|22 - Publican and Pharisee, Feb 5, 2012|
II Timothy 3:10-15
Why is the publican, and not the Pharisee, justified before God by his prayer? Because he prays in humility, from a broken and contrite heart that God does not despise. Indeed, the prayer of the publican shows that he was praying from his heart. The prayer of the Pharisee shows that he was nowhere near his heart.
The prayers of the Church are all like the publican’s prayer. The Church is our Mother. Her goal for us, her children, is our salvation, to heal us in our mind, our soul and our body; and so, she teaches us to pray like the publican: “Lord, have mercy on me a sinner.” She teaches us to accept God’s judgment against us: “O Lord, laying aside all excuse, we sinners offer to Thee as to our Master this supplication: have mercy on us.” For, God does not judge us to condemn but to save us. He judges us to show us our sin, our sickness, so that if we will but confess it and pray as did the publican, “Lord, have mercy on me, a sinner,” He can treat us and heal us as the Great Physician.
In humility, in the confession of our sins, we unite ourselves to Christ. When we unite ourselves to Christ, we unite ourselves to His death that He suffered on behalf of all and for all, and united to His death, we are united to His Holy Resurrection, and we are granted by His grace to become partakers of the divine nature. Then, we pray to God in thanksgiving, in the “eucharistia” of the Church. But even in thanksgiving, we do not pray in the conceit of the Pharisee but in the humility of the publican: “I thank Thee, O Lord, that Thou hast not rejected me a sinner, but Thou hast made me who am unworthy, worthy to become a communicant of Thy life-creating mysteries.”
On Christmas, Christ, the Light of Heaven who is the Light of the world, was born of a Virgin in a cave in ways past nature, and the prophetic word of Immanuel, God with us! was fulfilled. On the feast of Theophany, the second feast of light, the heavens were opened at the baptism of Christ, and the path leading upward to God was revealed in the depths of the Jordan. On the feast of the Meeting of the Lord, the Theotokos, whom St Gregory Palamas identifies in one of his sermons as the tongs of Isaiah’s vision, who gave to Isaiah the burning coal from the altar, gives that burning coal, Christ her Son and our God, to the righteous Elder Simeon. He takes the Light of that burning coal into his arms and holds him to his heart and gives thanks to God: “Lord, now lettest Thou Thy servant depart in peace, for mine eyes have seen Thy salvation, which Thou hast prepared before the face of all people, a light to enlighten the Gentiles and the glory of Israel.”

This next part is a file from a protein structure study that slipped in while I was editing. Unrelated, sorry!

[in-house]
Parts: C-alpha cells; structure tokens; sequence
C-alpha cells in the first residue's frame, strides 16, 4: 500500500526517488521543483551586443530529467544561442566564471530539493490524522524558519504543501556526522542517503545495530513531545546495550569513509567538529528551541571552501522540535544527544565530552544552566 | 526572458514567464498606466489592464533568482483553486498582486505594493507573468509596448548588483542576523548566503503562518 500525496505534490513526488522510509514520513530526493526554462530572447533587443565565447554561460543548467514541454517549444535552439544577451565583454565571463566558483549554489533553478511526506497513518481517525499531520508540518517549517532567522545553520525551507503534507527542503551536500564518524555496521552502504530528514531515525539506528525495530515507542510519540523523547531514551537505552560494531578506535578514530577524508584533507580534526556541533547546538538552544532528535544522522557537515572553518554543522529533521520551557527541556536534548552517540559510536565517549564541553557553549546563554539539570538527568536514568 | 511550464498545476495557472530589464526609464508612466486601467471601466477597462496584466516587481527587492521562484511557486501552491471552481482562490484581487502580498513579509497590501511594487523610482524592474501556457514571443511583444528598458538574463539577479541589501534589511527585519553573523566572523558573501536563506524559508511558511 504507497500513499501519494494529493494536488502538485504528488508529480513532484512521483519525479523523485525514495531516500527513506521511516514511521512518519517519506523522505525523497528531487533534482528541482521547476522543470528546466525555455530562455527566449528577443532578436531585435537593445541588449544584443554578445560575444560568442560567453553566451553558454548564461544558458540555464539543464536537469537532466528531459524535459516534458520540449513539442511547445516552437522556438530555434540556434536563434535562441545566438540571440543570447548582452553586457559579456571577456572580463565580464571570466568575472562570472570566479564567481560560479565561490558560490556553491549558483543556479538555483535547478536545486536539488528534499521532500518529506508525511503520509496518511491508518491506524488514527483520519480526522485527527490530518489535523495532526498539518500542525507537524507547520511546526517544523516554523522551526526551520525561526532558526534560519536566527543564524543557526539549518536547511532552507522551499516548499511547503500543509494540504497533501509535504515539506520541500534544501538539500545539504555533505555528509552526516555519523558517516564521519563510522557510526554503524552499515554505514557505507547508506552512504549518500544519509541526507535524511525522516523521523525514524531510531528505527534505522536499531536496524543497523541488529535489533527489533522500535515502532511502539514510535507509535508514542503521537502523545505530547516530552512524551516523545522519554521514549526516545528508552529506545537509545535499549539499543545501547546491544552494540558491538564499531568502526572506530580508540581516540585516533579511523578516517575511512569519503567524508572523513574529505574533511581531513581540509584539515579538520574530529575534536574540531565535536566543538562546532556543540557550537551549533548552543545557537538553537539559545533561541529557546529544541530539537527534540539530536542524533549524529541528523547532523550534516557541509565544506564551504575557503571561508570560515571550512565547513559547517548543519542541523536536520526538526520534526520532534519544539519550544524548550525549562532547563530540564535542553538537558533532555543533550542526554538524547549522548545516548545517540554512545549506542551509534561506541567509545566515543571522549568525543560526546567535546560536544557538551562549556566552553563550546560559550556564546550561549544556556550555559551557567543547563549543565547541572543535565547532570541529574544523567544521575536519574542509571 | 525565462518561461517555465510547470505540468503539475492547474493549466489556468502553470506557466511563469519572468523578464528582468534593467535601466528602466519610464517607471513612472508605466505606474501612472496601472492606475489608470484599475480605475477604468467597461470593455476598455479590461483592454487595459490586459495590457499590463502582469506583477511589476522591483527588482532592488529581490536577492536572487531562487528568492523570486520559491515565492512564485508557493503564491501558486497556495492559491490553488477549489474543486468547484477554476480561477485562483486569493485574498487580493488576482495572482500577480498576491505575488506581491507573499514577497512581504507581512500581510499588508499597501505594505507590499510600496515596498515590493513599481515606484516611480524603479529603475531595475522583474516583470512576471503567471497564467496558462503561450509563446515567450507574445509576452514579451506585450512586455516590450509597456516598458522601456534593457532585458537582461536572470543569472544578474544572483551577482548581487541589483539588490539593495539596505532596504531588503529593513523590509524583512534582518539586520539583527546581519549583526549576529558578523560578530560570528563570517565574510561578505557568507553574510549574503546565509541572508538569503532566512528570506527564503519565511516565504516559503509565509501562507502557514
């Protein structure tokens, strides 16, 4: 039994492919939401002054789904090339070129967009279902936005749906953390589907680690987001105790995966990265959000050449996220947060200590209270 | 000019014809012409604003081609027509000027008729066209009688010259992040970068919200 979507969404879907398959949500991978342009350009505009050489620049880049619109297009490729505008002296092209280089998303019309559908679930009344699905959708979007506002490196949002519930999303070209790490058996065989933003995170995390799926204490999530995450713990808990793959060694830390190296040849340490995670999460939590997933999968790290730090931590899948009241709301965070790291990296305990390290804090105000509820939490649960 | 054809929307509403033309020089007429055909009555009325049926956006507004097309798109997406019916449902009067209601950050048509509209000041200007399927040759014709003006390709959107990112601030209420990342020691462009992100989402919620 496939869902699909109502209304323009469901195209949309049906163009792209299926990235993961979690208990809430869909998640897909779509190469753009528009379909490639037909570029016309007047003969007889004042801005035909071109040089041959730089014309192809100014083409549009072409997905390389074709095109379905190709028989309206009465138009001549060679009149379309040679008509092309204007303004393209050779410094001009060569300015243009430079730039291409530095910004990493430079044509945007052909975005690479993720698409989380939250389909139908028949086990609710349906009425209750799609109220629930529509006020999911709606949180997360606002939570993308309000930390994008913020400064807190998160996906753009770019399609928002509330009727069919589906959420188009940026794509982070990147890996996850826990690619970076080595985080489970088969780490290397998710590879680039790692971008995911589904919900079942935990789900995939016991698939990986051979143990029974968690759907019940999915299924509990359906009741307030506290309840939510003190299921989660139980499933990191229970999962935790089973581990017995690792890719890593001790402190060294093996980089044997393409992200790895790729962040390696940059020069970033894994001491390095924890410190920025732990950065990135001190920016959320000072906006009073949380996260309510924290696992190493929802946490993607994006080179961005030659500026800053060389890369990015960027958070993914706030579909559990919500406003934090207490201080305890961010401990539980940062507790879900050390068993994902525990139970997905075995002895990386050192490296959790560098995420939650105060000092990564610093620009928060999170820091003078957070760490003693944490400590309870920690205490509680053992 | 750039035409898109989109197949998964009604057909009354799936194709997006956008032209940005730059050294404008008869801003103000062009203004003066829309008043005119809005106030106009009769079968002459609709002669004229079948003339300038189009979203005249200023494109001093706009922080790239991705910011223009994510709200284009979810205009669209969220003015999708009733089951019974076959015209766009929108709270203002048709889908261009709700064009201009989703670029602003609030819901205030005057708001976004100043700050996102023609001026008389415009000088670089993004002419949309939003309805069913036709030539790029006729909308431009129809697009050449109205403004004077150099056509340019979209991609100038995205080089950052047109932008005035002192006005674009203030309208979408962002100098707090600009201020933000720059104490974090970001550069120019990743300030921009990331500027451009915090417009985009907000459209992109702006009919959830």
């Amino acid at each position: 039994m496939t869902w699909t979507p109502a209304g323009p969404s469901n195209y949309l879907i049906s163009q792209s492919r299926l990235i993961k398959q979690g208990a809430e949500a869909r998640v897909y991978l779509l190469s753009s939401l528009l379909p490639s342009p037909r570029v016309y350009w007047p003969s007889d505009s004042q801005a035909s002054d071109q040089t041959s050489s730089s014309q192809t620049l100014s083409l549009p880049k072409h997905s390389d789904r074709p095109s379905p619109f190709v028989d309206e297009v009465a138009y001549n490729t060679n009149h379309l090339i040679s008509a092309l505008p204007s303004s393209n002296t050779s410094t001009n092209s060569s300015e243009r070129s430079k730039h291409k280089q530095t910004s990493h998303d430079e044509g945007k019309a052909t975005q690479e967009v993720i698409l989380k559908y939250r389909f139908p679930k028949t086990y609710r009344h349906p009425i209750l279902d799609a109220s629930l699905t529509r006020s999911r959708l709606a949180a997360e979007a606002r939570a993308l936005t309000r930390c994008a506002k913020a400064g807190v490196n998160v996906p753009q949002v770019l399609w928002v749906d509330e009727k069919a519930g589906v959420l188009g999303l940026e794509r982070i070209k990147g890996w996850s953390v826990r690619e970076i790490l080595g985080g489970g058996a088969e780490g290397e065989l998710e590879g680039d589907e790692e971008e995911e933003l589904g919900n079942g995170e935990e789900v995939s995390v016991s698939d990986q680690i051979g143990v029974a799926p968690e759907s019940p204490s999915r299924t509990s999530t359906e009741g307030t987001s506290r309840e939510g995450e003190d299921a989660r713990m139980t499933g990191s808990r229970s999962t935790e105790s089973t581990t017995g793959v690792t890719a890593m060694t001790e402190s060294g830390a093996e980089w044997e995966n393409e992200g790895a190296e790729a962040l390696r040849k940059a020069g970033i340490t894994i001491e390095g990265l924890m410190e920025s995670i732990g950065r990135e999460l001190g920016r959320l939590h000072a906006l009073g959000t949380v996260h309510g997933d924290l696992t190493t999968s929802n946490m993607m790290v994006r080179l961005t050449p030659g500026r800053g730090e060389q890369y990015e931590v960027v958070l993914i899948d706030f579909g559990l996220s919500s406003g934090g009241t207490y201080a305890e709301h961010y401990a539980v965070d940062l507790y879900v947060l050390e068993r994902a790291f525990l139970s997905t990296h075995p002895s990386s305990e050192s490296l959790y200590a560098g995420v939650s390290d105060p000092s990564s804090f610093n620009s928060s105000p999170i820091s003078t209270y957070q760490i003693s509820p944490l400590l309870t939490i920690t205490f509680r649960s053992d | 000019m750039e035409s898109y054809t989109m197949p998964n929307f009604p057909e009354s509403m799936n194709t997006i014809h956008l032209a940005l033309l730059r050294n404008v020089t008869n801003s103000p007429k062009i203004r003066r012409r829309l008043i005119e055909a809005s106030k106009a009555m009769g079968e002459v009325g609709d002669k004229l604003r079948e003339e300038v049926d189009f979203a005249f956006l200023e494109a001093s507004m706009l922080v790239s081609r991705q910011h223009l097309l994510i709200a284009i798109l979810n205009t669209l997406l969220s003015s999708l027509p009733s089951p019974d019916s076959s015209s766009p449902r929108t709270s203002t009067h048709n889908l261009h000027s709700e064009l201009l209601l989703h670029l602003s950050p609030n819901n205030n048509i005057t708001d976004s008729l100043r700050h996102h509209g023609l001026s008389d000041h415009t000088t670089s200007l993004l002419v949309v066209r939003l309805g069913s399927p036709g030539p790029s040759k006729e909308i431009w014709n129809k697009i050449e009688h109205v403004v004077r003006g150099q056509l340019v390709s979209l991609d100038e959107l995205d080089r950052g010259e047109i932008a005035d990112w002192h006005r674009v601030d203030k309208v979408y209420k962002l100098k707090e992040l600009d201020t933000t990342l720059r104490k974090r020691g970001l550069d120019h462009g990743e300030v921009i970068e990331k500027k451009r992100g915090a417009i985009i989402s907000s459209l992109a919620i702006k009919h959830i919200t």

The Light of Heaven, Christ God, is with us! The heavens have been opened. Our Joshua, Jesus Christ, will lead us there. His Holy Mother, the Theotokos, gives the Light to us in Holy Eucharist, as she gave the Light to the righteous Simeon in the temple. And, we, taking up the light of Christ as our Cross, make ready to follow Him to His Cross, the death of our ego and our spiritual pride, and the resurrection of our soul made alive in the Holy Spirit of Christ’s Holy Resurrection.
With this Gospel of the Publican and the Pharisee, we open the Lenten Triodion. With these pre-Lenten Gospels, the Church helps us to lay aside our pride and to clothe ourselves in the humility of the Publican and the Prodigal Son (next Sunday), that the eyes of our soul may open to see the path of salvation that descends into the Jordan and ascends to God in union with Christ Immanuel, God With Us! Through sincere, humble confession of our sins, in the mind of the publican and the prodigal, God leads us through the fast of Great Lent as on the path to Golgotha, and as we crucify our ego to His Cross, He raises us up in the victory of His Cross to the heavens that have been opened, that we may partake of the Tree of Life in the joy of His Holy Pascha. Amen.